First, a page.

Spa Spying

April 1997

Day spas are springing up all over Denver, promising temporary respite from the concerns of our stress-filled lives. Some have been built from the ground up as oases of peace and tranquility. Others have been grafted onto existing hair salons. There’s even a place out on Wadsworth that began life as an espresso bar.

The array of services and treatments available is astounding, offering indulgences as familiar as a facial, as exotic as the Himalayan Rejuvenation Treatment, and as scary-sounding as “schmeiss” — which takes its name from the German verb for “to beat.”

But this barrage of places and ways to pamper ourselves raises more than a few questions: What distinguishes a “full-service” day spa from a glorified beauty salon? What are all these bizarre treatments? And, considering the expense, is a trip to the spa any better than a martini and a soak in a bubble bath?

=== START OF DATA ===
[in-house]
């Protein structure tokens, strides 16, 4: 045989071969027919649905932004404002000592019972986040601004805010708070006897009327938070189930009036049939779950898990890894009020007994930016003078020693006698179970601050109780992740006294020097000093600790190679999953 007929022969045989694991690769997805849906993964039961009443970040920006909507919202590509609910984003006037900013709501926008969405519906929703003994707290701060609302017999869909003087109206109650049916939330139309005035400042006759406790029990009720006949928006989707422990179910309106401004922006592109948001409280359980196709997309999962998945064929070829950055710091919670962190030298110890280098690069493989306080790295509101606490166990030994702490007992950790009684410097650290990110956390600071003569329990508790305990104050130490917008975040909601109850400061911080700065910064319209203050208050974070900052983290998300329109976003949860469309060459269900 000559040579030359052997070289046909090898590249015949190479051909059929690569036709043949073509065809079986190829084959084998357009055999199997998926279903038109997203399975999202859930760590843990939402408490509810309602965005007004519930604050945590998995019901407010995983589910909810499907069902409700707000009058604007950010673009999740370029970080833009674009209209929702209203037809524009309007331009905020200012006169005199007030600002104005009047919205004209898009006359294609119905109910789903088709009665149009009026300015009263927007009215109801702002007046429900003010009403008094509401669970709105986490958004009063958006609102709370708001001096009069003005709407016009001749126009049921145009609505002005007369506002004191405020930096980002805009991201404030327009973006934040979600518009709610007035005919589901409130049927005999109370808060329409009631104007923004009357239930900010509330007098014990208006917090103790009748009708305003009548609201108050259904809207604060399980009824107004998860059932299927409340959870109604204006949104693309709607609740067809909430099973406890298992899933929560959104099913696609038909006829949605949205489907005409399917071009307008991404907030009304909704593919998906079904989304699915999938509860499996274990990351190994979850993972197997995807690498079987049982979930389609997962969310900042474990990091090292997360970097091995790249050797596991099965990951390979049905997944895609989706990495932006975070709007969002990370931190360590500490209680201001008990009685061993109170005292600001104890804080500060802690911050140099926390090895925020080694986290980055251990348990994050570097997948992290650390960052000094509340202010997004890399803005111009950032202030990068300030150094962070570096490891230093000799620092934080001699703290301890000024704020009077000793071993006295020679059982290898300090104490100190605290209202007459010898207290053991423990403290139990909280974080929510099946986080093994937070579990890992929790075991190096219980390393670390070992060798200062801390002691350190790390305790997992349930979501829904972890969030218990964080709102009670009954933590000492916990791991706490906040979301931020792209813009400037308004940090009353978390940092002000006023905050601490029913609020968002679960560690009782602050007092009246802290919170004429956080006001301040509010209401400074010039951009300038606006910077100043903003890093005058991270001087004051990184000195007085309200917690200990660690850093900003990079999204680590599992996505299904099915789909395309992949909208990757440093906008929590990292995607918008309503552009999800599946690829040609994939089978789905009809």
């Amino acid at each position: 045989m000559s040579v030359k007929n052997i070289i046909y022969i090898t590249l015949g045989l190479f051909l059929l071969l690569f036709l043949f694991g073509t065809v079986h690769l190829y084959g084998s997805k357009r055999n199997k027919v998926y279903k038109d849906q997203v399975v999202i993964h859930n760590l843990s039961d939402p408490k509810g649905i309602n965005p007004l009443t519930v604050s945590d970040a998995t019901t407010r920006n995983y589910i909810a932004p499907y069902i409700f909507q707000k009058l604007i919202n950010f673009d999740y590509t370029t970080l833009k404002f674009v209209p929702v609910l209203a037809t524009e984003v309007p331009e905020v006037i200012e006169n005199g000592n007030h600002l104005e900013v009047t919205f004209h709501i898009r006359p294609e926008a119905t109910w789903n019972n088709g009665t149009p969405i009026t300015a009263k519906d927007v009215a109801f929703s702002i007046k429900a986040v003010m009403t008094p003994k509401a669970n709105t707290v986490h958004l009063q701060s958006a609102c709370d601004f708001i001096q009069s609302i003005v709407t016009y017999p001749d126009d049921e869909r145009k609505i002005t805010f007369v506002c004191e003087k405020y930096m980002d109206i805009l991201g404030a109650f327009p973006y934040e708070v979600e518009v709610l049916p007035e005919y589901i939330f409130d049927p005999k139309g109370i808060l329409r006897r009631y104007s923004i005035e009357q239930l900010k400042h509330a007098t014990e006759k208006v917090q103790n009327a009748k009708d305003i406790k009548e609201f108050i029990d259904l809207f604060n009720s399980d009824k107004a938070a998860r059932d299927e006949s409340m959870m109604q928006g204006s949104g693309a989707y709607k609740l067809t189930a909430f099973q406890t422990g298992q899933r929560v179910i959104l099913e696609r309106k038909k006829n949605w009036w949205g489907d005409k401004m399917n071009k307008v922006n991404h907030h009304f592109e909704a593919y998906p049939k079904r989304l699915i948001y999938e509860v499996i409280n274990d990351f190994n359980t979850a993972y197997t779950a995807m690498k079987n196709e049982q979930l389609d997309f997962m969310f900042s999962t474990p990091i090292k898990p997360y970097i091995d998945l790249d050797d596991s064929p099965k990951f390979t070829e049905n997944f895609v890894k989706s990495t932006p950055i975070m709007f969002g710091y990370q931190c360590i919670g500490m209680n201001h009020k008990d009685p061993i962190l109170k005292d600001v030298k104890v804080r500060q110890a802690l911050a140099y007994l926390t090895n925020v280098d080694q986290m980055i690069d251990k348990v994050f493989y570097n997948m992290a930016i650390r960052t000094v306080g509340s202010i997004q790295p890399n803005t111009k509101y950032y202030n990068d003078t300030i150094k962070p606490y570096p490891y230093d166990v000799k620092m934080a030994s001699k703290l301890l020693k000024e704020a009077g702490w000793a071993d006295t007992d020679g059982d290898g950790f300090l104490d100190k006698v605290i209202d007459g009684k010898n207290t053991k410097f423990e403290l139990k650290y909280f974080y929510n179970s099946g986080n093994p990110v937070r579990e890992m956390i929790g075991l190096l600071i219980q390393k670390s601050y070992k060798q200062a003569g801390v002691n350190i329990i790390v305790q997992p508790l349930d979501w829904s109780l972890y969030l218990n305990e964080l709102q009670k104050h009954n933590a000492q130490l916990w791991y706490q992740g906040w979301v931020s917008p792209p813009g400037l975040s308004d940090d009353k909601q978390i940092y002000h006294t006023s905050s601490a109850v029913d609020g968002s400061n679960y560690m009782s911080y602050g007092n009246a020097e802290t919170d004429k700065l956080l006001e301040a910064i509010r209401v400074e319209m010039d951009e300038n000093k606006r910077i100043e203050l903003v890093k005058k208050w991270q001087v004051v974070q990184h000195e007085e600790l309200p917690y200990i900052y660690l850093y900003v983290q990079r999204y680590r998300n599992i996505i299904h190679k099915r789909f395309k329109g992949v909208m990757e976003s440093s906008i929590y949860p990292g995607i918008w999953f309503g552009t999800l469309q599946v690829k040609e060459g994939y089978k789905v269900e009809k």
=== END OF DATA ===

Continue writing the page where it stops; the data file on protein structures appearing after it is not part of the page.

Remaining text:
To find the real truth, three harried 5280 staffers (not so reluctantly) volunteered to anonymously visit 12 Denver-area spas and put our stress-ridden bodies to the test. Our adventures taught us several important lessons:
“Full service” is a slippery term. If you’re looking for total escape, beware the combination spa/salon: Some expertly maintain a soothing atmosphere in the spa area, but others lose the sense of escape as salon sights, sounds, and smells creep into the adjoining spa.